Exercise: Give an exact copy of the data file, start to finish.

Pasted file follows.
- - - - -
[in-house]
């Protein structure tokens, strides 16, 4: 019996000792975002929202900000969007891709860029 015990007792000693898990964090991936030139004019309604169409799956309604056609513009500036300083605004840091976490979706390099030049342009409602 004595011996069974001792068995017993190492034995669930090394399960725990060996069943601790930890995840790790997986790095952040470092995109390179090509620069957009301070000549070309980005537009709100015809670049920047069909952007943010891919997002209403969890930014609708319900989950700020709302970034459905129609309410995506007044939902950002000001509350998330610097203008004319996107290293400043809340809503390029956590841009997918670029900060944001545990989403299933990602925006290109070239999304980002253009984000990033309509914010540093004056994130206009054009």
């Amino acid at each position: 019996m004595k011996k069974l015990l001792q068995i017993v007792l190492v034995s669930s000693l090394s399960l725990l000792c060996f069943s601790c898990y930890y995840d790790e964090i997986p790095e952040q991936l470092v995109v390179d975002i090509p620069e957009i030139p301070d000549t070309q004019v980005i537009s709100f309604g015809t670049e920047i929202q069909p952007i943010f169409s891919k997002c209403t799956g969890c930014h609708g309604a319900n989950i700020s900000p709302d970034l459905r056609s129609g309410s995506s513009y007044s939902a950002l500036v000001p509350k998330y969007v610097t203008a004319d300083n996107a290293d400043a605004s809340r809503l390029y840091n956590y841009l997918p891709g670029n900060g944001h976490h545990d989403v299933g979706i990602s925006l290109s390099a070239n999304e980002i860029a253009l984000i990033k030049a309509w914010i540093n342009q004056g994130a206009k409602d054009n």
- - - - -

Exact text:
[in-house]
């Protein structure tokens, strides 16, 4: 019996000792975002929202900000969007891709860029 015990007792000693898990964090991936030139004019309604169409799956309604056609513009500036300083605004840091976490979706390099030049342009409602 004595011996069974001792068995017993190492034995669930090394399960725990060996069943601790930890995840790790997986790095952040470092995109390179090509620069957009301070000549070309980005537009709100015809670049920047069909952007943010891919997002209403969890930014609708319900989950700020709302970034459905129609309410995506007044939902950002000001509350998330610097203008004319996107290293400043809340809503390029956590841009997918670029900060944001545990989403299933990602925006290109070239999304980002253009984000990033309509914010540093004056994130206009054009």
């Amino acid at each position: 019996m004595k011996k069974l015990l001792q068995i017993v007792l190492v034995s669930s000693l090394s399960l725990l000792c060996f069943s601790c898990y930890y995840d790790e964090i997986p790095e952040q991936l470092v995109v390179d975002i090509p620069e957009i030139p301070d000549t070309q004019v980005i537009s709100f309604g015809t670049e920047i929202q069909p952007i943010f169409s891919k997002c209403t799956g969890c930014h609708g309604a319900n989950i700020s900000p709302d970034l459905r056609s129609g309410s995506s513009y007044s939902a950002l500036v000001p509350k998330y969007v610097t203008a004319d300083n996107a290293d400043a605004s809340r809503l390029y840091n956590y841009l997918p891709g670029n900060g944001h976490h545990d989403v299933g979706i990602s925006l290109s390099a070239n999304e980002i860029a253009l984000i990033k030049a309509w914010i540093n342009q004056g994130a206009k409602d054009n």